Enforcers must be careful when they analyse mergers for innovation concerns, because current market shares are not such a good predictor of what competition for research and development will look like, the case manager on the European Commission’s review of Dow/DuPont and Bayer/Monsanto has said. Charles McConnell in New York
Concerns about innovation occur when markets are highly concentrated but the analysis of potential harm in this area requires more caution than when looking at the price effects of a merger, Thomas Deisenhofer, the head of unit for mergers in basic industries, manufacturing and agriculture, told GCR Live New York. He spoke on Thursday in his personal capacity on a panel about innovation in merger analysis.
“I would argue that for an innovation problem to be there you need a concentrated market and definitely you have to be more cautious than on price competition,” he said. “On price competition your impact on the price depends on your market share – on innovation competition that’s not such a good predictor [as to] whether your innovation will be good or not.”
A company counts as a qualified innovator if it invests in innovation, and a company cannot be discounted just because it is a small player, the DG Comp official said.
His remarks came in response to a question from DuPont’s lawyer, Skadden Arps Slate Meagher & Flom partner Frederic Depoortere, asking what the appropriate number of innovators are for a market.
Deisenhofer said that the US and EU guidelines provide some direction on the matter, but he used his experience on the Bayer/Monsanto merger to illustrate how the commission makes this assessment.
It is not enough to describe the world of pesticides or traits as differentiated product markets, Deisenhofer said. It’s not one world, it is many worlds; and that translates to multiple different innovation efforts directed at different innovation spaces within those industries, he explained.
When the commission tried to calculate how many companies were active in each separate innovation space, it found that some were highly concentrated, with four, three, two or even zero active participants, since there are many areas where no one is doing research anymore, Deisenhofer explained.
A merger’s effect on innovation starts to become worrying when the number of innovators in a given innovation space shrinks from four to three or three to two, he said. He noted earlier in the panel that the barriers to entry in the pesticides market are very high, joking that even Google – which is present in a growing number of product markets – would not be able to enter that space.
Deisenhofer also responded to a question about the possibility that a tie-up makes an innovator more efficient – that a merged company might spend less in total dollars than the two companies would have spent absent that deal, but that the merged company spends the money more effectively.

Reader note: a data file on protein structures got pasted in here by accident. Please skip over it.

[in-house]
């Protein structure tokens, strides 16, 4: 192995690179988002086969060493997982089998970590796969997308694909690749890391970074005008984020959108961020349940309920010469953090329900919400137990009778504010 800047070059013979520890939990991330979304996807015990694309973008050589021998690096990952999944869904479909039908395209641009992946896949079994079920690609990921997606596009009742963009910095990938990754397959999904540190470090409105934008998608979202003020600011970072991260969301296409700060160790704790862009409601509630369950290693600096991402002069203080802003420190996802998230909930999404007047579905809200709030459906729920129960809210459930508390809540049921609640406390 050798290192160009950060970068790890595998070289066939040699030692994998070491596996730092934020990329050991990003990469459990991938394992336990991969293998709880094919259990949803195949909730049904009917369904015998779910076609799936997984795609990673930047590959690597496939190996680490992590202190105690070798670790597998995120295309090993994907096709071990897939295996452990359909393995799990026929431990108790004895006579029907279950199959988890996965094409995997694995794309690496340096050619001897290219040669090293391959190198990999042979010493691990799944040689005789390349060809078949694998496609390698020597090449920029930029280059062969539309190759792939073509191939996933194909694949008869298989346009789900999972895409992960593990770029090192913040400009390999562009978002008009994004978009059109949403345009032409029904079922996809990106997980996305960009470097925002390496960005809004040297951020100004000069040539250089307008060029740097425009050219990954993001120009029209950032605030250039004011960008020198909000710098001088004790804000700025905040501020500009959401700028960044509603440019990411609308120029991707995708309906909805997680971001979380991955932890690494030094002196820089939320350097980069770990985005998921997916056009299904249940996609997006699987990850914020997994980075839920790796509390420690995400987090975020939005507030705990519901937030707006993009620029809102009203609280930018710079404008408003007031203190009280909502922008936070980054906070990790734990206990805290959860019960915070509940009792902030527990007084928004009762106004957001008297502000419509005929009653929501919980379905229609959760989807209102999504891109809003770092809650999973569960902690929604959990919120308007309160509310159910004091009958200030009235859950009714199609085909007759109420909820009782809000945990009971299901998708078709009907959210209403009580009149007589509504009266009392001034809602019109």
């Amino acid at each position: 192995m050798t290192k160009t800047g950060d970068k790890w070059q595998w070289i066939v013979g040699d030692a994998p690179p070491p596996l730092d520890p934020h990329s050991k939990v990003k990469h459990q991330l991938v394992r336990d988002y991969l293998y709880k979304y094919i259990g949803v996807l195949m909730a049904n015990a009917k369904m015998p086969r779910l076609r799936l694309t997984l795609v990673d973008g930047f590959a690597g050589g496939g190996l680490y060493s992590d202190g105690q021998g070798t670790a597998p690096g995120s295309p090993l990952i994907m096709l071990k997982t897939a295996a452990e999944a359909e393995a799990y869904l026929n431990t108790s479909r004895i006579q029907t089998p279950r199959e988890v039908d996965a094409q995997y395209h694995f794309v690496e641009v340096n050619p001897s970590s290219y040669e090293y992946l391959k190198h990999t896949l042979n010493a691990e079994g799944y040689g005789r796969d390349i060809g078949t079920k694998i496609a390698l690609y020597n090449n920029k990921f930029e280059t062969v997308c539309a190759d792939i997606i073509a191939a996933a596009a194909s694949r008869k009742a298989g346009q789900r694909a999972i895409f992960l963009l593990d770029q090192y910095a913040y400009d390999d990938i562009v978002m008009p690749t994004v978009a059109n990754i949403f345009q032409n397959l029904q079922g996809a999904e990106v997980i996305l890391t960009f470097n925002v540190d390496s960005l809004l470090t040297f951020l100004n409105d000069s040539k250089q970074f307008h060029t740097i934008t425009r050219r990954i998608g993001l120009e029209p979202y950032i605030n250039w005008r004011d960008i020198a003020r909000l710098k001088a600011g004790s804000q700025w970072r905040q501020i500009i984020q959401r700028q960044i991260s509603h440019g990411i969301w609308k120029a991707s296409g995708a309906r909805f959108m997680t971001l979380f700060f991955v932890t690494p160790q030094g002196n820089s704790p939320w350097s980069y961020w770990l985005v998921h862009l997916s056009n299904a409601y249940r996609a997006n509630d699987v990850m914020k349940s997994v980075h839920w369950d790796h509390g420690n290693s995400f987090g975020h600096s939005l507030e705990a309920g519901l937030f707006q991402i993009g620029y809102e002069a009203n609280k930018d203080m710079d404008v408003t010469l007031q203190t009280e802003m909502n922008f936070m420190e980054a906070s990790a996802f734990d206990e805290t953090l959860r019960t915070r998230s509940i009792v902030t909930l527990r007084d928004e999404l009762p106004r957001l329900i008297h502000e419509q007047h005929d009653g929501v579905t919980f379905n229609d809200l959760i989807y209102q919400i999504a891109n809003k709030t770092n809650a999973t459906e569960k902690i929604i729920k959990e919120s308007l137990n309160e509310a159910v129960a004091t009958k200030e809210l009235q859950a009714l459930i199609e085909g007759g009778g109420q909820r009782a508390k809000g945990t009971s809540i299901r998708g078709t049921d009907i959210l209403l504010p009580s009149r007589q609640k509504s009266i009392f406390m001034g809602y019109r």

That situation was present in Dow/DuPont, he said, noting that the commission found that the combined research and development spend would be more than each of the individual companies’ existing expenditure in this area, but less than the counterfactual where each company continued expanding their efforts to innovate absent the merger.
If a company’s claimed efficiency is associated with an output reduction, that is not then an efficiency, the DG Comp official said. In Dow/DuPont, the commission found that there would be a likely reduction in effort – less investment, lab closures and more. Importantly it also found that there would be a reduction in output, he said.
Depoortere and Deisenhofer disagreed throughout the panel. The DuPont lawyer insisted that the merger between the fourth and fifth largest innovators in the market would create a better competitor to BASF, Syngenta and Bayer. The commission just did not believe the parties, he said.
“The commission needs to be very, very careful” when it analyses innovation as part of merger reviews, Depoortere said, adding that he would love the commission’s findings in Dow/DuPont – and Bayer/Monsanto – to be reviewed before a court.
Arnold & Porter partner Jonathan Gleklen, who was lead counsel to Monsanto and also spoke on the same panel, said he is wary of letting antitrust enforcers predict harm to innovation based on unconfirmed and unsubstantiated concerns.
Shearman & Sterling partner Jessica Delbaum moderated the panel, which also featured University of California economics professor Joseph Farrell.
GCR Live’s 6th Annual New York conference concluded on Thursday.